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FIRST-PERSON: Adult versus embryonic stem cells

CHICAGO (BP)–On Nov. 6, 1998, in a three-page article in the journal Science, professor James Thomson of the University of Wisconsin reported that he had developed the first colony of human embryonic stem cells. And the controversy over that discovery continues unabated.

Thomson, who holds doctorates in veterinary science and molecular biology, obtained so-called “spare” human embryos from a local IVF (in vitro fertilization) clinic. The embryos were donated for research by couples being treated for infertility and who no longer wanted the embryos. Doubtless, some of this same family of embryos developed in the uteruses of their mothers and are being reared today by those parents.

Nevertheless, Thomson placed these tiny, eight-celled embryos into Petri dishes and began to grow them in his lab. When the cells reached the blastocyst stage of about 100 cells, using a very thin glass needle known as a micro-pipette, Thomson removed some of the cells from the inner cell mass. Placing them in a medium rich in nutrients, Thomson and his team were able to grow the colonies of cells for many months.

Every human body is composed a number of cell types — more than 200 different cell types, in fact. Typically, cells reproduce their own kind. So, kidney cells produce new kidney cells, retinal cells produce new cells for the eye, and skin cells produce new skin cells as the old ones slough off. But “stem cells” are different. Stem cells are very basic cell types that have the remarkable ability to develop other types of cells. Theoretically, at least, embryonic stem cells could be coaxed to make the types tissues one needed for various therapies.

While, at first blush, all of this sounded wonderful, upon reflection the ethical situation became murkier. First, there are no “spare” embryos. That is, embryos belong in the womb. Since human embryos are human beings made in God’s image and are, therefore, deserving of respect, creating extra embryos without any intention of bringing them to full-term is immoral. Second, the process of removing the stem cells kills the embryos — adding insult to injury, as it were. Finally, researchers have found that it is, so far, impossible accurately to direct embryonic stem cells to produce the desired cells. These cells are very unstable and sometimes produce grotesque tumors. Added to the lack of success, embryonic stem cell research is considered by many to be immoral.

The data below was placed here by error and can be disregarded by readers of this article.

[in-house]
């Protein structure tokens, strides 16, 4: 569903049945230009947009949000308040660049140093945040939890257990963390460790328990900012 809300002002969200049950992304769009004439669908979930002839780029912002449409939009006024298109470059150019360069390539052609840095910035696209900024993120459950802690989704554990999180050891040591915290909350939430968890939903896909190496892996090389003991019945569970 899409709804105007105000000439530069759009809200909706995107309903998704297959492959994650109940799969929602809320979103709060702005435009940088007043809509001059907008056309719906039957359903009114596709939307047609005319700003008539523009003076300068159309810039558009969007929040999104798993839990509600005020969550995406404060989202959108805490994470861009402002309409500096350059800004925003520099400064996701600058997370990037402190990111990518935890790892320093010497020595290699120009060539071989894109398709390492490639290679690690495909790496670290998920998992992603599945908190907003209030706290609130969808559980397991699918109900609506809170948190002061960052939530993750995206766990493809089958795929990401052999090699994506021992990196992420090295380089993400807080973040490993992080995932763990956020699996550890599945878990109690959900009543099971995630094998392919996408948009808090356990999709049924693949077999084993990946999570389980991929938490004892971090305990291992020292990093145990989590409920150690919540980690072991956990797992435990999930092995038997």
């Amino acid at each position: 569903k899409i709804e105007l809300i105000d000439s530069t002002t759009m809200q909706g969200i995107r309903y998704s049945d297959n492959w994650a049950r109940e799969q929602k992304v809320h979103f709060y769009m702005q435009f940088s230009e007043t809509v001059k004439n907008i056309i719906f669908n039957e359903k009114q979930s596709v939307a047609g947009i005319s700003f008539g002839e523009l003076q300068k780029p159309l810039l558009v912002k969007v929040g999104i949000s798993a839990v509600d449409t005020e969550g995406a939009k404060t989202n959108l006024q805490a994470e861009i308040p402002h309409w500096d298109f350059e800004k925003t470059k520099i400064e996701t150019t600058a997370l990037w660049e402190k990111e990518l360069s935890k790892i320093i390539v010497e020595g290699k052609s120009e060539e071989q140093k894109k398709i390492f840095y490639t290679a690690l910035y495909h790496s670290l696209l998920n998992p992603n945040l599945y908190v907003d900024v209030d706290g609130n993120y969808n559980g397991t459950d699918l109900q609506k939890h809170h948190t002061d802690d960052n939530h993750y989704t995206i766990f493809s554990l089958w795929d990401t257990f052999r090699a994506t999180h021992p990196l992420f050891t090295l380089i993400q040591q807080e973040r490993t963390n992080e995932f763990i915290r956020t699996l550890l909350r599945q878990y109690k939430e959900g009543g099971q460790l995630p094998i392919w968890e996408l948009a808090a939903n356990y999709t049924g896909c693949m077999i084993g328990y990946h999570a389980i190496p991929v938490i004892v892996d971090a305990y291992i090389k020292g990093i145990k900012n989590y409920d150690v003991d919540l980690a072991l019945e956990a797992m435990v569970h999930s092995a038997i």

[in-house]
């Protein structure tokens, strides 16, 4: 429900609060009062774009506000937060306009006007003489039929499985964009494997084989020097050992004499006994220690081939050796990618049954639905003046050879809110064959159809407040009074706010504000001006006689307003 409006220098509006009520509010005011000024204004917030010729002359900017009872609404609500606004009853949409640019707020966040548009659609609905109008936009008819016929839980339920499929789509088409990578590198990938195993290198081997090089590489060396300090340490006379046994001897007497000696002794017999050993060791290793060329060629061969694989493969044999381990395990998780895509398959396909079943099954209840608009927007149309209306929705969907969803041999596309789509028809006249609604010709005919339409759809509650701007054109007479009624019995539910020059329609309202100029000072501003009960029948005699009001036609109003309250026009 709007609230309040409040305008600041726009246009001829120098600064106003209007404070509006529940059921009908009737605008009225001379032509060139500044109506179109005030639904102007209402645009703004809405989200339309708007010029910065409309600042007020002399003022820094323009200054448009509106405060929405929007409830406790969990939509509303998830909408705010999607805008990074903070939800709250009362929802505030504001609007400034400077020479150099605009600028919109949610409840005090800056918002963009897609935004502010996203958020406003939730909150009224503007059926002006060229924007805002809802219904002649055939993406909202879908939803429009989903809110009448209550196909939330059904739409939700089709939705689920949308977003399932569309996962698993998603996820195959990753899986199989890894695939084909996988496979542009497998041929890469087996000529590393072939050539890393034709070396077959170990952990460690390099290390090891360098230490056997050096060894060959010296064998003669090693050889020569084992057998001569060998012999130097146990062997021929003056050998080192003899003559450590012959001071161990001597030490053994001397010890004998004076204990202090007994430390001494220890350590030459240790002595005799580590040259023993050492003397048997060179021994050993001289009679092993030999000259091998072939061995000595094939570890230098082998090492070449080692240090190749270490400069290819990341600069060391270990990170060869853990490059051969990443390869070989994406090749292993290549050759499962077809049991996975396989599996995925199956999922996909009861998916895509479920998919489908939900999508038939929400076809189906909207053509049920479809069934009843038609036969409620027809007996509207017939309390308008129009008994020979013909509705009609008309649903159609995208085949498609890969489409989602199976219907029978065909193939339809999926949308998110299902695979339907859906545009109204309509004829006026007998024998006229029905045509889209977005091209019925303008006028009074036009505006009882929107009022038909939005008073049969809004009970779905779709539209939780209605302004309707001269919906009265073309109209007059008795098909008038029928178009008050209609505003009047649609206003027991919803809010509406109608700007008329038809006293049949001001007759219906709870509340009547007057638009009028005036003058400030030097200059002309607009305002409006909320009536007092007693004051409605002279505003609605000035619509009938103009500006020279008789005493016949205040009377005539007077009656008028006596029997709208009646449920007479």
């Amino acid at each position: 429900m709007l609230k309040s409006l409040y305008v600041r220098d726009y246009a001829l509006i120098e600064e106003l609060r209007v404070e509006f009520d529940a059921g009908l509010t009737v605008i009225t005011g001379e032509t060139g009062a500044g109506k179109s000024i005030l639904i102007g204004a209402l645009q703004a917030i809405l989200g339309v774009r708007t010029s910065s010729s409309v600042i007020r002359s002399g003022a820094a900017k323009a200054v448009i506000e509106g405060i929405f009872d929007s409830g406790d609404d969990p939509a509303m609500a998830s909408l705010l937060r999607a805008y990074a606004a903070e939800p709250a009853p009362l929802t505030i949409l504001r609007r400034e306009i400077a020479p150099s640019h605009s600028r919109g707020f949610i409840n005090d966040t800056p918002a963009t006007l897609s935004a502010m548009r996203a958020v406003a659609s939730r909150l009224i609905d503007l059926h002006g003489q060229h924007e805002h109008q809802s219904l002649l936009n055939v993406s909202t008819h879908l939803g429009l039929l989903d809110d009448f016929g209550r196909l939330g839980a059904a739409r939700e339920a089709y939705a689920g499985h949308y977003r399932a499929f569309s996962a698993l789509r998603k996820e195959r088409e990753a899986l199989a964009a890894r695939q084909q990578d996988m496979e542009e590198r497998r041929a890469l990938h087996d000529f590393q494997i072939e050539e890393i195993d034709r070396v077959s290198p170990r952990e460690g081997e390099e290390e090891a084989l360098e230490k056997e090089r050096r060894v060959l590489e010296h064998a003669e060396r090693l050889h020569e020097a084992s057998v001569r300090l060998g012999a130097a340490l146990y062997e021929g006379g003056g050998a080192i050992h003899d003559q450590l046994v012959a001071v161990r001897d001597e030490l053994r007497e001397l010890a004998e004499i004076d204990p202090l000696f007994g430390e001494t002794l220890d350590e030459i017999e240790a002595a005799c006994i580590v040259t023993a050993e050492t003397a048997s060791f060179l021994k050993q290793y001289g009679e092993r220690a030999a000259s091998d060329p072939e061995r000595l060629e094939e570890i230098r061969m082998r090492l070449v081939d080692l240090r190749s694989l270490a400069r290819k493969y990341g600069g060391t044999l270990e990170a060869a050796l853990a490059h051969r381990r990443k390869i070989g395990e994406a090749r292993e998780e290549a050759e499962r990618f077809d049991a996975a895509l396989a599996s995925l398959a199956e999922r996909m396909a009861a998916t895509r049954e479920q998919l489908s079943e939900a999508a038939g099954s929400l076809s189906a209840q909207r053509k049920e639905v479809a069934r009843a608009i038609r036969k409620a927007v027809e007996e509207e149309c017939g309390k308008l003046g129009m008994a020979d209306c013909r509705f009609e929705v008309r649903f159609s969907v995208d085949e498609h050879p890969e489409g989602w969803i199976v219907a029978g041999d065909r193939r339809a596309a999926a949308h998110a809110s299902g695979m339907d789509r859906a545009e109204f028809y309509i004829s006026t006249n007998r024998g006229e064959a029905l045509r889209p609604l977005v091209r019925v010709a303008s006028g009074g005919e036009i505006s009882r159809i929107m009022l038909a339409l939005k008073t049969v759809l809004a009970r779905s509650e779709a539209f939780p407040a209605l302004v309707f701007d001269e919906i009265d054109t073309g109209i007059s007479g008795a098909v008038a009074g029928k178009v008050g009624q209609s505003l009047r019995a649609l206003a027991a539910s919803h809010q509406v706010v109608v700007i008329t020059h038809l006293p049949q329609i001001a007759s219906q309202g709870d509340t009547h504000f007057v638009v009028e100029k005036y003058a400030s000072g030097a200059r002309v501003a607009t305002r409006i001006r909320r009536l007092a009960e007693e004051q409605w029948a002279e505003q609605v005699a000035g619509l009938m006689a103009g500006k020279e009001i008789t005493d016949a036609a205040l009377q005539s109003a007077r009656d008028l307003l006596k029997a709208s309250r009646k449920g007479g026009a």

On the other hand, research on adult stem cells began about 40 years ago. In the 1960s, researchers discovered that the bone marrow contains at least two kinds of stem cells. Hematopoietic stem cells form all the types of blood cells in the body. A second population, called bone marrow stromal cells, was discovered a few years later. Other cells come from sources that generate bone, cartilage, fat and fibrous connective tissue.

Also in the 1960s, scientists who were studying rats discovered two regions of the brain that contained dividing cells, which become nerve cells. Despite these reports, most scientists believed that new nerve cells could not be generated in the adult brain. It was not until the 1990s that scientists agreed that the adult brain does contain stem cells that are able to generate the brain’s three major cell types.

To date, there are over 65 treatments available using adult stem cells, including bone marrow transplantation. No one finds adult stem cell therapy ethically problematic and their potential is being viewed as increasingly promising.

To keep up with developments in adult stem cell research, readers should consult www.stemcellresearch.org.
C. Ben Mitchell, Ph.D., is consultant on biomedical and life issues for the Southern Baptist Ethics & Religious Liberty Commission and is associate professor of bioethics & contemporary culture at the Chicago-area Trinity Evangelical Divinity School.

    About the Author

  • C. Ben Mitchell

    C. Ben Mitchell is provost and vice president for academic affairs at Union University in Jackson, Tenn., as well as research fellow with the Ethics & Religious Liberty Commission.

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